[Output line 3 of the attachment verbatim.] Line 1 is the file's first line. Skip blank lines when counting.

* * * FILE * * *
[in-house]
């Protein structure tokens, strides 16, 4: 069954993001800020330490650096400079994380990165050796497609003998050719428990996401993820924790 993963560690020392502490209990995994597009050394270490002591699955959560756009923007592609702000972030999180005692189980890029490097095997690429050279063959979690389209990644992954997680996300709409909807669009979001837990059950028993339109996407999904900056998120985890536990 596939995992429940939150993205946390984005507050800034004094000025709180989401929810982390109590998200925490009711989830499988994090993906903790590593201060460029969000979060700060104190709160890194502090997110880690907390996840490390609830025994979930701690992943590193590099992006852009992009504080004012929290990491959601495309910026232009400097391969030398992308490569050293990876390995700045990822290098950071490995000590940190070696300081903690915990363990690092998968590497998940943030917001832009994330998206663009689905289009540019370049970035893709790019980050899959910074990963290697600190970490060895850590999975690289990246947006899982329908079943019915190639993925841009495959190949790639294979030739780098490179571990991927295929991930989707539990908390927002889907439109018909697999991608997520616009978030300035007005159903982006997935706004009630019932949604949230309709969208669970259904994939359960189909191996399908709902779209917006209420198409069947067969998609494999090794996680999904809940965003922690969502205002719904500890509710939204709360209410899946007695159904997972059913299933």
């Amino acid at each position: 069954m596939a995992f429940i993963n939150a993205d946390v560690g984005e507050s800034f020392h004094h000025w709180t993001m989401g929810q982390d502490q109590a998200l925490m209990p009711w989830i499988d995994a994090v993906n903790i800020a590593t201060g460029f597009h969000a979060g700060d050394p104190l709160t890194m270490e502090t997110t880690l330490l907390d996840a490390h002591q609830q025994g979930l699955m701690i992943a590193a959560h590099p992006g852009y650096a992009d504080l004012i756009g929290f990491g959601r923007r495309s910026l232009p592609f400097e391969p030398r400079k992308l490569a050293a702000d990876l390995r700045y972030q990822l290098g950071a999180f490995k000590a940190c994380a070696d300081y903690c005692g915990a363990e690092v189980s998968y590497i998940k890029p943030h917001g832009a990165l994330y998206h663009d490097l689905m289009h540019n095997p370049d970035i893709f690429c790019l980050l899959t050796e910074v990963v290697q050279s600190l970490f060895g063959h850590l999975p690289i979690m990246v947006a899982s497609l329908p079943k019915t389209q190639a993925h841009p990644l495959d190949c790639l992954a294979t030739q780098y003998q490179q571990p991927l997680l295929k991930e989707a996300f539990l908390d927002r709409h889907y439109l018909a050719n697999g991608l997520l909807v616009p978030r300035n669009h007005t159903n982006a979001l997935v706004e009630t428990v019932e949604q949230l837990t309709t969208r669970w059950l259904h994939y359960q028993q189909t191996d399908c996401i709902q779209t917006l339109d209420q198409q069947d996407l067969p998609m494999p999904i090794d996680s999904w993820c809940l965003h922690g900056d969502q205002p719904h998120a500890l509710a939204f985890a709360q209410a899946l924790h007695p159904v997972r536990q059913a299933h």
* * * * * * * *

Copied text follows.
């Amino acid at each position: 069954m596939a995992f429940i993963n939150a993205d946390v560690g984005e507050s800034f020392h004094h000025w709180t993001m989401g929810q982390d502490q109590a998200l925490m209990p009711w989830i499988d995994a994090v993906n903790i800020a590593t201060g460029f597009h969000a979060g700060d050394p104190l709160t890194m270490e502090t997110t880690l330490l907390d996840a490390h002591q609830q025994g979930l699955m701690i992943a590193a959560h590099p992006g852009y650096a992009d504080l004012i756009g929290f990491g959601r923007r495309s910026l232009p592609f400097e391969p030398r400079k992308l490569a050293a702000d990876l390995r700045y972030q990822l290098g950071a999180f490995k000590a940190c994380a070696d300081y903690c005692g915990a363990e690092v189980s998968y590497i998940k890029p943030h917001g832009a990165l994330y998206h663009d490097l689905m289009h540019n095997p370049d970035i893709f690429c790019l980050l899959t050796e910074v990963v290697q050279s600190l970490f060895g063959h850590l999975p690289i979690m990246v947006a899982s497609l329908p079943k019915t389209q190639a993925h841009p990644l495959d190949c790639l992954a294979t030739q780098y003998q490179q571990p991927l997680l295929k991930e989707a996300f539990l908390d927002r709409h889907y439109l018909a050719n697999g991608l997520l909807v616009p978030r300035n669009h007005t159903n982006a979001l997935v706004e009630t428990v019932e949604q949230l837990t309709t969208r669970w059950l259904h994939y359960q028993q189909t191996d399908c996401i709902q779209t917006l339109d209420q198409q069947d996407l067969p998609m494999p999904i090794d996680s999904w993820c809940l965003h922690g900056d969502q205002p719904h998120a500890l509710a939204f985890a709360q209410a899946l924790h007695p159904v997972r536990q059913a299933h």